David Cameron: UK needs Trident to defend against “evolving threats” from Iran and North Korea

Prime Minister David Cameron has claimed that “we need a nuclear deterrent more than ever” because the nuclear threat facing the UK has “increased” since the end of the Cold War, and the country may be at risk from a nuclear attack from regimes such as North Korea.

Writing in the Daily Telegraph newspaper, the Prime Minister said that “evolving threats” to the UK's security from Iran and North Korea meant that now was not the moment for the UK to abandon the Trident replacement programme.  

“Last year North Korea unveiled a long-range ballistic missile which it claims can reach the whole of the United States”, he said.  “If this became a reality it would also affect the whole of Europe, including the UK. Can you be certain how that regime, or indeed any other nuclear armed regime, will develop? Can we be sure that it won’t share more of its technology or even its weapons with other countries?”

At a question-and-answer discussion session about his article he said of North Korea's weapons: “They can reach Europe.  They can reach us too”.

Mr Cameron said: “We need our nuclear deterrent as much today as we did when a previous British Government embarked on it over six decades ago. Of course, the world has changed dramatically. The Soviet Union no longer exists. But the nuclear threat has not gone away.  In terms of uncertainty and potential risk it has, if anything, increased.”

Mr Cameron described Trident as “an insurance policy that the United Kingdom cannot do without”, but admitted that “the deterrent is not cheap – no major equipment programme is”.  He stated that the UK's nuclear weapons programme costs on average “around 5-6 per cent of the current defence budget”.

Although the Trident Alternatives Review led by Danny Alexander, Liberal Democrat Chief Secretary to the Treasury, has not yet been completed, Mr Cameron says he has seen no evidence of cheaper ways to provide a “credible alternative”.

Mr Cameron's article reinforces the Conservative Party's current policy of replacing Trident, although he avoided giving a firm commitment to a “like-for-like” replacement of four submarines on constant nuclear patrol.  The final decision on ordering new submarines to replace the current Vanguard class vessels will not be taken until 2016, after the next general election.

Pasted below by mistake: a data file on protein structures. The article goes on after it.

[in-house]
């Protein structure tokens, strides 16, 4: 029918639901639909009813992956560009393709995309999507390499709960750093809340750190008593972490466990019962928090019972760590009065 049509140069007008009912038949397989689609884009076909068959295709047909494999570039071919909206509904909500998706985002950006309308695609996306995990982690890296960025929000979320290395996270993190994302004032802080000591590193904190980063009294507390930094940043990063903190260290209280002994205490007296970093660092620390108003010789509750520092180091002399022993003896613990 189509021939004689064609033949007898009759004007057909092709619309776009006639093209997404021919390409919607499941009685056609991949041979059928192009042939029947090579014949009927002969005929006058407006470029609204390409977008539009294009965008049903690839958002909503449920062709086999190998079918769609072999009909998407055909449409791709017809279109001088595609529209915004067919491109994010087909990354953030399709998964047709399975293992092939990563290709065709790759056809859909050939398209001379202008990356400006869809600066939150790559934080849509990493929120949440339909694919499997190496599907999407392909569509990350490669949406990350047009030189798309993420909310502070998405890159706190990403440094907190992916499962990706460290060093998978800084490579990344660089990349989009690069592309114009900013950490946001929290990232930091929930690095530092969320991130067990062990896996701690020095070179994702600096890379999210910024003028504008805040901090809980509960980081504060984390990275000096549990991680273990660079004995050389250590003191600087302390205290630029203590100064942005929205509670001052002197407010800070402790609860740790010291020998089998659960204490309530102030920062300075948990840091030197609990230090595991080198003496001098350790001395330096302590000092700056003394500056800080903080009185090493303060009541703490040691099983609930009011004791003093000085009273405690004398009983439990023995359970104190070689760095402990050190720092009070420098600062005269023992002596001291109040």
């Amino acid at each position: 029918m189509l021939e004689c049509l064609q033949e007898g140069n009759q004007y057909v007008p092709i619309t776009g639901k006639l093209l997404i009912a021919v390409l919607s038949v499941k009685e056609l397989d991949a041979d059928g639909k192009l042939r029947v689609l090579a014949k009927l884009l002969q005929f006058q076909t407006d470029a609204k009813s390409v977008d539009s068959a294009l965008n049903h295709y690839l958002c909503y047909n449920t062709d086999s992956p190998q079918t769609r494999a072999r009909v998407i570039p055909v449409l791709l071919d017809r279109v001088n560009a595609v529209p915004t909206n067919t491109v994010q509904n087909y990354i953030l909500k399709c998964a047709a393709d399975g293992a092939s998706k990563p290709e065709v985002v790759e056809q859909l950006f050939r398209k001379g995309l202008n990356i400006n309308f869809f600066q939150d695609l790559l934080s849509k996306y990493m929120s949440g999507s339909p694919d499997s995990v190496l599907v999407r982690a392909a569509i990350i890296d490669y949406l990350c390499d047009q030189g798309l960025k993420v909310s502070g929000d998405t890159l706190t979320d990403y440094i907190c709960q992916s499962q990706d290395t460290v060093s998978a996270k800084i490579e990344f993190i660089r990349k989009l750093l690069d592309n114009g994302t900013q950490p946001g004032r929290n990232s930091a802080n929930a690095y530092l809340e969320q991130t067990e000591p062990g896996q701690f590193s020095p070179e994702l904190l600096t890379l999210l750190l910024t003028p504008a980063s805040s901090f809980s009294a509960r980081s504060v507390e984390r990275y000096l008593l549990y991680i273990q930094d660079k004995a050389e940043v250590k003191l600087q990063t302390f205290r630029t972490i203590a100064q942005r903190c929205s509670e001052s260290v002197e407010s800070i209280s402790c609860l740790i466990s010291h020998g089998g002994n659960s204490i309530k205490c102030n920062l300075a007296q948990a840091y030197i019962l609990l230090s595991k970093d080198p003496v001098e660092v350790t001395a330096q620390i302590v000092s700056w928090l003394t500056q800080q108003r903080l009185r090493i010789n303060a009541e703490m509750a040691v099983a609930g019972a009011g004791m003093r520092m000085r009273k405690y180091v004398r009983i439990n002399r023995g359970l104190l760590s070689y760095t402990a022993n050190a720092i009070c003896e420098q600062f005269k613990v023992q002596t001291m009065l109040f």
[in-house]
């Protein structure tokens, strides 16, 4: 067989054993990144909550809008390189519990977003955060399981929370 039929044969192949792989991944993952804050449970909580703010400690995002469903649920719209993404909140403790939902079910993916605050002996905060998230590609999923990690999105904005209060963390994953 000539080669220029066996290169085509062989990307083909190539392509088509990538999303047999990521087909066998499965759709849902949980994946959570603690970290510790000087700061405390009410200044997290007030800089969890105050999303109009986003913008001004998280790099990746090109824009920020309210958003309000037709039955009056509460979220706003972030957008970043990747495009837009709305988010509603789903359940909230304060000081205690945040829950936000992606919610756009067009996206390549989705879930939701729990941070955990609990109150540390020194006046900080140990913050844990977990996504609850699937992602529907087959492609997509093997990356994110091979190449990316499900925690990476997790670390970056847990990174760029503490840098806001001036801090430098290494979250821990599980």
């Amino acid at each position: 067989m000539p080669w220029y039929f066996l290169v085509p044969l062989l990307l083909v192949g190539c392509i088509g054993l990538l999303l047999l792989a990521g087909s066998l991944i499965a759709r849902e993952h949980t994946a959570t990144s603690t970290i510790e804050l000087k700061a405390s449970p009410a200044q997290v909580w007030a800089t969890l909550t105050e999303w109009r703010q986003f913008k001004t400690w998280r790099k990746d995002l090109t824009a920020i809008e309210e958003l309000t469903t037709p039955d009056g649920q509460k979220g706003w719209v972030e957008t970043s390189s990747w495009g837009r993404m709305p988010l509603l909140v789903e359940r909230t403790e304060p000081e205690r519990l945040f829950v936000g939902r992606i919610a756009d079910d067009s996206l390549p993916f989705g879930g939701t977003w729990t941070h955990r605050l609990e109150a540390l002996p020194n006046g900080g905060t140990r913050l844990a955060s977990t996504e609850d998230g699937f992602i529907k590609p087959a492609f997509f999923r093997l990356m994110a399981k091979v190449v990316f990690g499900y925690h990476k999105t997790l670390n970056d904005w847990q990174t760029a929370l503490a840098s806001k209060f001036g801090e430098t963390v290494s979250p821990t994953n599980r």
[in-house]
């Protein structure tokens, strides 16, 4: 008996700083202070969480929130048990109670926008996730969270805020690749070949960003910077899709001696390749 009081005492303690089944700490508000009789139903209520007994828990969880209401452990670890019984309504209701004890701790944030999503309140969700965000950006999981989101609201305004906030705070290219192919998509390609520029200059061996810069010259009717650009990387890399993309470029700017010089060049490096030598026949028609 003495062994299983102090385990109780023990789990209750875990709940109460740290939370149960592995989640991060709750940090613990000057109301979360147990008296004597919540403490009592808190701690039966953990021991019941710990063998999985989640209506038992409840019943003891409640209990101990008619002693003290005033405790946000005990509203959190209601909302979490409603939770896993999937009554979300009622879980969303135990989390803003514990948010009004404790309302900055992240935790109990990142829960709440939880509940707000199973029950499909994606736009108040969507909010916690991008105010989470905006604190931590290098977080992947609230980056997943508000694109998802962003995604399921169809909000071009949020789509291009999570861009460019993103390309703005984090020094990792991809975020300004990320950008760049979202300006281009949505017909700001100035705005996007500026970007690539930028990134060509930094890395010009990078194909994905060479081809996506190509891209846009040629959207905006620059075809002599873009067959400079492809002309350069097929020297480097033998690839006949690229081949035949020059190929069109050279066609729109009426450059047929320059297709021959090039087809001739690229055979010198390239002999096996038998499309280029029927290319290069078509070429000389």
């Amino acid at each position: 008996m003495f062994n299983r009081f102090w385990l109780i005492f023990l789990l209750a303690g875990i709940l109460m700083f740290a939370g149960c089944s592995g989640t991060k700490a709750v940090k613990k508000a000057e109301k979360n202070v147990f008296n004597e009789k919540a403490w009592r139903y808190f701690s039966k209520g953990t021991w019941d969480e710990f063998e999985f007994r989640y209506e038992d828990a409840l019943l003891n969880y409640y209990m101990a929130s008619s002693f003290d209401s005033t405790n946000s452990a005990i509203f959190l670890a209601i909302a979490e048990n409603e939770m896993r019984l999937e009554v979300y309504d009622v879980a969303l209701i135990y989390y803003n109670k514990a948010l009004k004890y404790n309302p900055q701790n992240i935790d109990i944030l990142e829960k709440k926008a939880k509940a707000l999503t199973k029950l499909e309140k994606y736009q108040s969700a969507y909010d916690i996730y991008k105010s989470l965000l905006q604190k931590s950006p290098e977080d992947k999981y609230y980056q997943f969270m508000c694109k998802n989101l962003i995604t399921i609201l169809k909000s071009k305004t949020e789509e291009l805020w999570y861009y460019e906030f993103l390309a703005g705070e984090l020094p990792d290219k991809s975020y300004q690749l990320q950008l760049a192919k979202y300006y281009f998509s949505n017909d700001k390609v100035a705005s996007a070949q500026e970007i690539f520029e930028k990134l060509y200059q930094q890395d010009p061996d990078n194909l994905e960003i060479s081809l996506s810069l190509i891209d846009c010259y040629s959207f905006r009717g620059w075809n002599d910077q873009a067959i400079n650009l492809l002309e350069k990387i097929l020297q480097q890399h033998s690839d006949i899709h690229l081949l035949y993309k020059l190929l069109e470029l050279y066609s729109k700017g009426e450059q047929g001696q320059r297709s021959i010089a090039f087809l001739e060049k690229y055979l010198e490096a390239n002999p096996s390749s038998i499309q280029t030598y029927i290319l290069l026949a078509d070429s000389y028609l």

Labour defence spokesperson Kevan Jones agreed with Mr Cameron, saying "It is absolutely right and necessary that the UK retains an independent nuclear deterrent. World events demonstrate that in an unpredictable era our country needs the ultimate security guarantee. The precise nature of the deterrent must be judged on meeting military capability requirements and cost."

But Sir Malcolm Bruce, a senior Liberal Democrat MP, disagreed, saying: "The cost of a nuclear deterrent is extremely high and there are many people inside the Ministry Of Defence and the armed forces who desperately want to ensure that we have the latest and most up-to-date conventional equipment and would be extremely concerned if that was prejudiced by a very heavy commitment to a budget for replacement of a nuclear deterrent which by definition is not used, as opposed to weaponry which they need. If that's compromised then other defence commitments would be undermined."

The Prime Minister's article was timed to coincide with a visit to Scotland, where he was winched aboard the Royal Navy's submarine HMS Victorious from a helicopter as it returned from the 100th Trident patrol undertaken by a Vanguard class submarine.  He also visited the Thales company factory in Govan, where submarine periscopes are made, to draw attention to Scotland's defence industrial sector, which he claimed employs over 12,600 people and has annual sales in excess of £1.8 billion.

However, he also admitted that defence would not be spared further cuts in the Government’s forthcoming spending review, telling workers at Thales that “defence cannot be exempted altogether from difficult decisions.”

The Prime Minister's suggestion that the UK was at risk from a nuclear strike from North Korea provoked surprise and widespread scepticism.  The claims were dismissed as 'absurd' by former Conservative Defence Secretary Michael Portillo.

“It remains to me absurd to believe that the United Kingdom would use its nuclear weapons against North Korea,” he said.  “To say we need nuclear weapons in this situation would imply that Germany and Italy are trembling in their boots because they don’t have a nuclear deterrent, which I think is clearly not the case."

Crossbench peer Lord Ramsbotham, a former army officer, said  “There is no evidence at all to suggest the North Koreans possess a weapon which the Prime Minister suggested could pose a threat to Europe or indeed to us.”

Mark Fitzpatrick, Director of Nuclear Non-Proliferation and disarmament at the International Institute for Strategic Studies agreed, saying “North Korea does not have any missile capabilities that could hit Britain and it is difficult to envision circumstances when North Korea ever would want to attack the UK even if they could.”

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